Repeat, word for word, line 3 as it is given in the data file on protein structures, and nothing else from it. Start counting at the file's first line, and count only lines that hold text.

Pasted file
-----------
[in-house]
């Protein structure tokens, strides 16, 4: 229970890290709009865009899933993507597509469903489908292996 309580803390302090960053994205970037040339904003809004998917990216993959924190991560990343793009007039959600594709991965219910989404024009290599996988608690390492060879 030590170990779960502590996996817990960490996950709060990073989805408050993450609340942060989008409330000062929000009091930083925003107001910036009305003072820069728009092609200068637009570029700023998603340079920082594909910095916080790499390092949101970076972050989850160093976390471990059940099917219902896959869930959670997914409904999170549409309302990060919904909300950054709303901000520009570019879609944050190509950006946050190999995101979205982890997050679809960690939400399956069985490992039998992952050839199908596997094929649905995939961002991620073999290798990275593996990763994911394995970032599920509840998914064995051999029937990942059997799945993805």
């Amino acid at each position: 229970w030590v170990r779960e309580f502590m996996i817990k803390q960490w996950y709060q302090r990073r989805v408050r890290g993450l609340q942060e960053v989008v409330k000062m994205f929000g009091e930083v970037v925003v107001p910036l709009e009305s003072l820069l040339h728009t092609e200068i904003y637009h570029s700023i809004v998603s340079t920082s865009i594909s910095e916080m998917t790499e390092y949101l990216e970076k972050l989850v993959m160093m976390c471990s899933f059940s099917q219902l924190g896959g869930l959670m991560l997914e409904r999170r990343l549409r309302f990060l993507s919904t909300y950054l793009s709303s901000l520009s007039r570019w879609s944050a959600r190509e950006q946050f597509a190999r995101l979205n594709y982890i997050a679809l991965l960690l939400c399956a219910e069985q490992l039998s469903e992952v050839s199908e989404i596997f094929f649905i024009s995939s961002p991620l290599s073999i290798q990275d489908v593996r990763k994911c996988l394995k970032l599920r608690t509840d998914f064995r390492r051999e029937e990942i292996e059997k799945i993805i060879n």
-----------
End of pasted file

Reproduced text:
């Amino acid at each position: 229970w030590v170990r779960e309580f502590m996996i817990k803390q960490w996950y709060q302090r990073r989805v408050r890290g993450l609340q942060e960053v989008v409330k000062m994205f929000g009091e930083v970037v925003v107001p910036l709009e009305s003072l820069l040339h728009t092609e200068i904003y637009h570029s700023i809004v998603s340079t920082s865009i594909s910095e916080m998917t790499e390092y949101l990216e970076k972050l989850v993959m160093m976390c471990s899933f059940s099917q219902l924190g896959g869930l959670m991560l997914e409904r999170r990343l549409r309302f990060l993507s919904t909300y950054l793009s709303s901000l520009s007039r570019w879609s944050a959600r190509e950006q946050f597509a190999r995101l979205n594709y982890i997050a679809l991965l960690l939400c399956a219910e069985q490992l039998s469903e992952v050839s199908e989404i596997f094929f649905i024009s995939s961002p991620l290599s073999i290798q990275d489908v593996r990763k994911c996988l394995k970032l599920r608690t509840d998914f064995r390492r051999e029937e990942i292996e059997k799945i993805i060879n």